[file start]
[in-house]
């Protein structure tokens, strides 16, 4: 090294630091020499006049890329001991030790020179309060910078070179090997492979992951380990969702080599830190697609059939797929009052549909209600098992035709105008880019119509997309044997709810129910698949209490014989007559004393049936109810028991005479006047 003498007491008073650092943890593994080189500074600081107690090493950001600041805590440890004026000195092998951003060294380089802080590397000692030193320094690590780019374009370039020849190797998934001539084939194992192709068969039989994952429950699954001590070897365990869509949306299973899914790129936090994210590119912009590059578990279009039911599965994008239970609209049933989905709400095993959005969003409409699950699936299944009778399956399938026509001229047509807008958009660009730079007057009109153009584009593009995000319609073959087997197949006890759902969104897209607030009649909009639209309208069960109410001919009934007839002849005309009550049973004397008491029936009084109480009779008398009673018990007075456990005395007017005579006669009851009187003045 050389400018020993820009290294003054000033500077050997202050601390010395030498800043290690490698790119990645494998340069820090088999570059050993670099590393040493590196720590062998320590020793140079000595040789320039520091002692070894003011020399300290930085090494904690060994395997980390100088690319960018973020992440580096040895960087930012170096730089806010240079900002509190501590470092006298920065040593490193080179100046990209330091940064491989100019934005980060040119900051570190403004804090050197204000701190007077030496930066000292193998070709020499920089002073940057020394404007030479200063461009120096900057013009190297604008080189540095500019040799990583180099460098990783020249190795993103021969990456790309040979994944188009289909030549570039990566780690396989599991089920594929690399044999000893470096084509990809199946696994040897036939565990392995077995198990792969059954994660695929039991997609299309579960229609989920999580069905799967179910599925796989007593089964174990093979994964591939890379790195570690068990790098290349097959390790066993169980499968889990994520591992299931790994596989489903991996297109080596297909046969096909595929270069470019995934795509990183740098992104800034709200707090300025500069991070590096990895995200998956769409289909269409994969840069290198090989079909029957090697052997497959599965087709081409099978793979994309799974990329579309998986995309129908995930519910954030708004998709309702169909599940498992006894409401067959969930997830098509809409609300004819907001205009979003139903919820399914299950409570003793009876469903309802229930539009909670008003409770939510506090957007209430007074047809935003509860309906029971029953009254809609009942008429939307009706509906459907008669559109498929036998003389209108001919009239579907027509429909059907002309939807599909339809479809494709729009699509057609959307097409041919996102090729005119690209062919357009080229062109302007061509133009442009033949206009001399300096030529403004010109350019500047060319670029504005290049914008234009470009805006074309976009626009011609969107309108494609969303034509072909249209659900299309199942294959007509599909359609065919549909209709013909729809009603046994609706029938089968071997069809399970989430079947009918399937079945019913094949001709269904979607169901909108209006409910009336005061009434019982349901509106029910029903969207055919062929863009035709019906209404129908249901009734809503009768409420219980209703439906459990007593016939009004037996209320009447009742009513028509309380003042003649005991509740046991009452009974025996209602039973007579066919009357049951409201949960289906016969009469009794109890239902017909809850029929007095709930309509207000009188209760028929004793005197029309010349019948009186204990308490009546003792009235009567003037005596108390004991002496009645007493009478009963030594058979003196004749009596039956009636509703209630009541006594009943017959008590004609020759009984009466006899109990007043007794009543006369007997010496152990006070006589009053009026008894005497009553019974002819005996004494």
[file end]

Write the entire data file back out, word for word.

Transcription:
[in-house]
């Protein structure tokens, strides 16, 4: 090294630091020499006049890329001991030790020179309060910078070179090997492979992951380990969702080599830190697609059939797929009052549909209600098992035709105008880019119509997309044997709810129910698949209490014989007559004393049936109810028991005479006047 003498007491008073650092943890593994080189500074600081107690090493950001600041805590440890004026000195092998951003060294380089802080590397000692030193320094690590780019374009370039020849190797998934001539084939194992192709068969039989994952429950699954001590070897365990869509949306299973899914790129936090994210590119912009590059578990279009039911599965994008239970609209049933989905709400095993959005969003409409699950699936299944009778399956399938026509001229047509807008958009660009730079007057009109153009584009593009995000319609073959087997197949006890759902969104897209607030009649909009639209309208069960109410001919009934007839002849005309009550049973004397008491029936009084109480009779008398009673018990007075456990005395007017005579006669009851009187003045 050389400018020993820009290294003054000033500077050997202050601390010395030498800043290690490698790119990645494998340069820090088999570059050993670099590393040493590196720590062998320590020793140079000595040789320039520091002692070894003011020399300290930085090494904690060994395997980390100088690319960018973020992440580096040895960087930012170096730089806010240079900002509190501590470092006298920065040593490193080179100046990209330091940064491989100019934005980060040119900051570190403004804090050197204000701190007077030496930066000292193998070709020499920089002073940057020394404007030479200063461009120096900057013009190297604008080189540095500019040799990583180099460098990783020249190795993103021969990456790309040979994944188009289909030549570039990566780690396989599991089920594929690399044999000893470096084509990809199946696994040897036939565990392995077995198990792969059954994660695929039991997609299309579960229609989920999580069905799967179910599925796989007593089964174990093979994964591939890379790195570690068990790098290349097959390790066993169980499968889990994520591992299931790994596989489903991996297109080596297909046969096909595929270069470019995934795509990183740098992104800034709200707090300025500069991070590096990895995200998956769409289909269409994969840069290198090989079909029957090697052997497959599965087709081409099978793979994309799974990329579309998986995309129908995930519910954030708004998709309702169909599940498992006894409401067959969930997830098509809409609300004819907001205009979003139903919820399914299950409570003793009876469903309802229930539009909670008003409770939510506090957007209430007074047809935003509860309906029971029953009254809609009942008429939307009706509906459907008669559109498929036998003389209108001919009239579907027509429909059907002309939807599909339809479809494709729009699509057609959307097409041919996102090729005119690209062919357009080229062109302007061509133009442009033949206009001399300096030529403004010109350019500047060319670029504005290049914008234009470009805006074309976009626009011609969107309108494609969303034509072909249209659900299309199942294959007509599909359609065919549909209709013909729809009603046994609706029938089968071997069809399970989430079947009918399937079945019913094949001709269904979607169901909108209006409910009336005061009434019982349901509106029910029903969207055919062929863009035709019906209404129908249901009734809503009768409420219980209703439906459990007593016939009004037996209320009447009742009513028509309380003042003649005991509740046991009452009974025996209602039973007579066919009357049951409201949960289906016969009469009794109890239902017909809850029929007095709930309509207000009188209760028929004793005197029309010349019948009186204990308490009546003792009235009567003037005596108390004991002496009645007493009478009963030594058979003196004749009596039956009636509703209630009541006594009943017959008590004609020759009984009466006899109990007043007794009543006369007997010496152990006070006589009053009026008894005497009553019974002819005996004494």